In an era of growing worldwide disdain at any mention of their ilk, did you ever wonder how bankers might feel? Would you believe that there are some amongst them who put central focus on ethical values? And that their banks have ended up delivering higher returns than some of the world’s biggest financial institutions?
This was the message brought to the public by an independent network of 15 of the world’s “sustainable” banks at a panel discussion following the annual conference of the Global Alliance for Banking on Values in Vancouver, Canada, recently.
Together these banks have assets of over US$29 billion and serve 7 million people in 20 countries. Their goal is to “touch the lives” of one billion people by 2020 via actions like playing a leading role in public debate about banking, and funding the growth and direct impact of sustainable banks.
Entitled “Values-Based Banking: Financing the Future of a Changing World”, the event attracted around 1,800 people to Vancouver’s Centre for Performing Arts. And this was not the usual public relations pitch session either, as evidenced by the powerful addition of writer-activist Naomi Klein to the line-up. Klein’s books and public appearances opposing financial institutions, corporatism, globalization and consumer culture mean she is likely not often invited to big-bank boardrooms and events. Not to mention her vocal support for the Occupy Wall Street movement’s “strong, radical, angry critique of corruption, and of the corporate takeover of the political process”.
But the financial folk on the panel also spoke in tones one would not hear from the stereotypical “banksters” (a derogatory idiom derived from combining “banker” with “gangster”). It would be truly surprising if any of them ever called their clients “muppets”, as former Goldman Sachs Executive Director Greg Smith recently revealed his Wall Street colleagues do.
Peter Blom, GABV Chair and CEO of European sustainable bank Triodos, gave an opening and closing message and the three panelists each made an introductory comment and then fielded questions by CBC (Canada’s national broadcaster) journalist Ian Hanomansing, before giving a final call to action message. Like Klein, Stewart Wallis, executive director of the United Kingdom-based New Economics Foundation (NEF) was passionate about the need for economic change. The panel’s one banker, Tamara Vrooman, CEO of Vancity (Canada’s largest community credit union) was sensible.
Committed to the real economy
GABV’s Vancouver conference also served as a launch event for a landmark report resulting from a project that compared the financial profiles of 17 values-based banks with 29 Global Systemically Important Financial Institutions (GSIFIs) as defined by the Financial Stability Board. Often referred to as ‘too big to fail’, the latter include Bank of America, JP Morgan, Barclays, Citicorp and Deutsche Bank.
The report’s findings include:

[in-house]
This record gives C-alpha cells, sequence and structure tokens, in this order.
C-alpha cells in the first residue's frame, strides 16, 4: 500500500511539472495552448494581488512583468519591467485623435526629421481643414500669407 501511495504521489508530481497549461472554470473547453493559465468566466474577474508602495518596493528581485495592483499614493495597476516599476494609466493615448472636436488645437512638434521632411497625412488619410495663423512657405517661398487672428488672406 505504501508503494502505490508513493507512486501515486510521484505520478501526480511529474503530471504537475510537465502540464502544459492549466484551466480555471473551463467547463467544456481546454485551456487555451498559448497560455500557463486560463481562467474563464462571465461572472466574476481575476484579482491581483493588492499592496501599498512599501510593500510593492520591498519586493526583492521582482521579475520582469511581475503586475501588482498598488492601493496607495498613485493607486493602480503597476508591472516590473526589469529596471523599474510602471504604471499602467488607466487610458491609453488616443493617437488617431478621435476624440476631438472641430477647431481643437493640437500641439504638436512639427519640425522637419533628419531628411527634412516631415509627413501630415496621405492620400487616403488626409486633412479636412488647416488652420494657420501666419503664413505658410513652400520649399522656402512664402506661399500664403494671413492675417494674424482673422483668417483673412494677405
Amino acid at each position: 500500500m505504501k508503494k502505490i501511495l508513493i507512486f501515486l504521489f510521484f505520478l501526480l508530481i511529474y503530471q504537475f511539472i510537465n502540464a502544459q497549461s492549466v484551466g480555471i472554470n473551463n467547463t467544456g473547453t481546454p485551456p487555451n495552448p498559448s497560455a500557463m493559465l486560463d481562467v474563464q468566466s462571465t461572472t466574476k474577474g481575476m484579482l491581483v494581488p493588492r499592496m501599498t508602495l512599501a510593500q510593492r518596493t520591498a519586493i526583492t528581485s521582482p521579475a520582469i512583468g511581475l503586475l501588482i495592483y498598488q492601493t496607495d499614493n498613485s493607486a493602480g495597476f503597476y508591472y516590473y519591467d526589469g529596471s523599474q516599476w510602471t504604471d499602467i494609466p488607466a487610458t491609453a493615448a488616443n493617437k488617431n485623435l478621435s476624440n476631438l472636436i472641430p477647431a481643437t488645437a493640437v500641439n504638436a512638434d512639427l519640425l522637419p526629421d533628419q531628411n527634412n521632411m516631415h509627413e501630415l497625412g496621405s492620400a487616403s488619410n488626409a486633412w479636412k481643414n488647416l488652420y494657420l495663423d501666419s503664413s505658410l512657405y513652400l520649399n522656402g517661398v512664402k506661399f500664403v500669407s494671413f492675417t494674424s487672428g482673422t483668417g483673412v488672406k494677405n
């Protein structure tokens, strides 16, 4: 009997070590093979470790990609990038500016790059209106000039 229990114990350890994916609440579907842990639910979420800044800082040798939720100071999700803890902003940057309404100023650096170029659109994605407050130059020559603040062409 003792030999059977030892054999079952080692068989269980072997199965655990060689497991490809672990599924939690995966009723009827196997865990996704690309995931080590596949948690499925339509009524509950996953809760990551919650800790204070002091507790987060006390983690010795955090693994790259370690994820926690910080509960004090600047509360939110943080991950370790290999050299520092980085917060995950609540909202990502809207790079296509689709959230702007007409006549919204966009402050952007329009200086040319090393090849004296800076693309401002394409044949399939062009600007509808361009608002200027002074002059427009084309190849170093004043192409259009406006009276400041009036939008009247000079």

Values-based banks were twice as likely to invest in loans, lending more than 70% of their assets on average over the period 2007 to 2010.
The values-based banks also appear to be stronger financially, with both higher levels of, and better quality, capital. The BIS 1 Ratio, an important measure of a bank’s solvency, averaged over 14% during the period studied, compared with under 10% for the mainstream banks.
The sustainable banks also had an average equity/asset ratio of over 9% while the GSIFI banks averaged just over 5%.
To the surprise of their mainstream banking colleagues, the sustainable banks analysed also delivered higher financial returns than some of the world’s biggest financial institutions. Return on assets, the measure thought to be most relevant for judging a bank’s financial performance, averaged above 0.50% while the big banks earned an average of 0.33%. Values-based banks also had returns on equity averaging 7.1%, compared to 6.6% for GSIFI banks.
So, who in the world are these bankers with scruples? GABV members “believe that we must improve the quality of life for everyone on the planet, recognizing that we are economically interdependent and responsible to current and future generations”.
The Alliance was born in 2009 when ten of the world’s banks came together with a commitment to boost the growth of sustainable banking and its impact worldwide. This entails members being bound by “a shared commitment to find global solutions to international problems, and to promote a positive, viable alternative to the current financial system and mainstream banking business models”.
“To gain membership, an institution must be committed to responsible financing and the triple bottom line of people, planet and profit.”
While most banking institutions base business decisions primarily or solely on profitability, GABV banks “start by identifying a human need to be met and then determine how to meet that need on a financially sustainable basis”.
To gain membership, an institution must “be an independent and licensed bank with a focus on retail customers; have a minimum balance sheet of $50 million; and be committed to responsible financing and the triple bottom line of people, planet and profit.